A former Spanish Civil War prisoner, John McKittrick arrives in New York to find the truth behind the death of his friend Louie Lepetino. He finds himself being chased by Nazi agents who want an item he has brought back from Spain and cannot give up. When another of his friends is murdered, McKittrick realizes that he cannot trust anyone around him – not anyone.
— Jim Beaver (IMDb)
Out of a bizarre idea, RKO has produced a strange and restless melodrama that opened yesterday at the Palace under the title of “The Fallen Sparrow.” As the story of an extraordinary conflict between a group of Nazi agents and a onetime Spanish Loyalist volunteer whose sanity has been wrenched by their tortures, it is a far-from-flawless film. The issue upon which the motivation rests seems odd and dubious, and the film all too often wanders into a bewildering labyrinth of devious and intersecting plots But by virtue of a taut performance by John Garfield in the central role, and the singular skill with which director Richard Wallace has highlighted the significant climaxes, “The Fallen Sparrow” emerges as one of the uncommon and provocatively handled melodramas of recent months.
The pawn is nothing more than a battle flag from the Spanish war. The German espionage must get it to salve the pride of the man in Berlin, one of whose comrades of the beer-hall putsch had been killed by members of the volunteer’s brigade. Through two years of torture in a Spanish dungeon, the volunteer has refused to give up the flag. Allowed to escape, he tries to regain a measure of mental stability in a sanatorium, then returns to New York in search of the Nazi “with the lagging step” whose footstep had always been the signal for new tortures. The Nazi, likewise, has pursued the soldier. And after a rather confused game of cat-and-mouse in which psychology, hokum and drugs are used as weapons, the pair finally confront each other.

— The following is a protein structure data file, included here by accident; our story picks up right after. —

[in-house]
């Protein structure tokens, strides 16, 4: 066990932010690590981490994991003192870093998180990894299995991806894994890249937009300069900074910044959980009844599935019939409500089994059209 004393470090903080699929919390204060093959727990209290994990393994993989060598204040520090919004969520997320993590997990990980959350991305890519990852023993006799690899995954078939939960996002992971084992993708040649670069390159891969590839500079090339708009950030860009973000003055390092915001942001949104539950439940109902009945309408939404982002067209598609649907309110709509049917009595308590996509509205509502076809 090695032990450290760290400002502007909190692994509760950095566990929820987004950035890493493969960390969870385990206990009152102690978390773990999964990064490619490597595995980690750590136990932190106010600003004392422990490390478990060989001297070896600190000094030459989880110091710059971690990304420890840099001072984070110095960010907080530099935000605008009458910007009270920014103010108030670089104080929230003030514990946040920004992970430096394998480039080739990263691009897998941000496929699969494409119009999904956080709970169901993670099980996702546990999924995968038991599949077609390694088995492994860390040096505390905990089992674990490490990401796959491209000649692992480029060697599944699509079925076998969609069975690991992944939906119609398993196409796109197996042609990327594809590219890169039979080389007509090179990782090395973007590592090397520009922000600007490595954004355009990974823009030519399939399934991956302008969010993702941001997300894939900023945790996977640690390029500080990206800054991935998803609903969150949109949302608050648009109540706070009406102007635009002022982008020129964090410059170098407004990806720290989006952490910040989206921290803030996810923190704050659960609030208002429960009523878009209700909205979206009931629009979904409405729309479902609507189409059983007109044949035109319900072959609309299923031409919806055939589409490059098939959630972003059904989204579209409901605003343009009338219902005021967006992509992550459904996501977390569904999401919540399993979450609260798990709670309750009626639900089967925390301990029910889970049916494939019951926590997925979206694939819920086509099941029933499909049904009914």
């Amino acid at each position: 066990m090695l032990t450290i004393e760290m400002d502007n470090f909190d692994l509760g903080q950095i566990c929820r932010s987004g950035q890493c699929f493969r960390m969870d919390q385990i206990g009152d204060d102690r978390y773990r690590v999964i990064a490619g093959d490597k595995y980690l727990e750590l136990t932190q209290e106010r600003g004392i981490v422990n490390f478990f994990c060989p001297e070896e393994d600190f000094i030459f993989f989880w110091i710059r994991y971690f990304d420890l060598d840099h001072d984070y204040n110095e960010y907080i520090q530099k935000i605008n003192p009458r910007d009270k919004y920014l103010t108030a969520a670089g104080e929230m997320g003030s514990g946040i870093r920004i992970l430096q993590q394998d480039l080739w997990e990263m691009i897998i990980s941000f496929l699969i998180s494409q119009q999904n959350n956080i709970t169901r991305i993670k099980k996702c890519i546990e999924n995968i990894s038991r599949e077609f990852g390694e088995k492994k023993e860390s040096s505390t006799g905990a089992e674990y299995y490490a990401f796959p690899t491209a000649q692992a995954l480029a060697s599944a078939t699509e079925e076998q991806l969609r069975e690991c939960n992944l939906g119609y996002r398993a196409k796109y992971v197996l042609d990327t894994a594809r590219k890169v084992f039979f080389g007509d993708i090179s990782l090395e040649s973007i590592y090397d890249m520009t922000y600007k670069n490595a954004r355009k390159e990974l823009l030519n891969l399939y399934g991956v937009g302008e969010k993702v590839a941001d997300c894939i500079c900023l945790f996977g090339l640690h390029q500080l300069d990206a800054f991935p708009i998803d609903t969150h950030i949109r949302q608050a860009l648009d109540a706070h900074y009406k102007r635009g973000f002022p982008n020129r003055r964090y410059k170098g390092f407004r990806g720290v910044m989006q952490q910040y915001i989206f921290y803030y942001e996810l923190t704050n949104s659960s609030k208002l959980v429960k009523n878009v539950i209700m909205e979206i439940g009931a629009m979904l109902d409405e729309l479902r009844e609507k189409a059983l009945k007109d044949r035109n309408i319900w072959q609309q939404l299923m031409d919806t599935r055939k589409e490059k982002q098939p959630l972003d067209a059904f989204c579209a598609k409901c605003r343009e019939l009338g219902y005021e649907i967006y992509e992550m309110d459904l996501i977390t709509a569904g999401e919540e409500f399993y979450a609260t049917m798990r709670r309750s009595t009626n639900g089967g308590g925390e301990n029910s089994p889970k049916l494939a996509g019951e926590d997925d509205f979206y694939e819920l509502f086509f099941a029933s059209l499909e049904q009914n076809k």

What lifts the film above the merely far-fetched and macabre is largely the skill with which Director Wallace has used both soundtrack and camera to suggest the stresses upon the volunteer’s fear-drenched mind. A street lamp shining through a fire escape throws a lattice across a sweating face; in a shadowy room, the remembered footsteps mingle with the tinkle of a bell and become the sound of dripping water from a leaking faucet. And again, when the climax is being quietly prepared at a refugee gathering in a mansion, the strident strains and swirling skirts of a gypsy dance brush momentarily across the silence between the warring opponents.
Through these scenes and others Mr. Garfield remains almost constantly convincing and without his sure and responsive performance in a difficult role Mr. Wallace’s effects would have been lost entirely. Maureen O’Hara, strong in the highly keyed moments, is wooden in the less hectic moments. Walter Slezak makes a reasonably deceptive menace, and the other roles are handled capably.
— New York Times
Language(s):English, German, Italian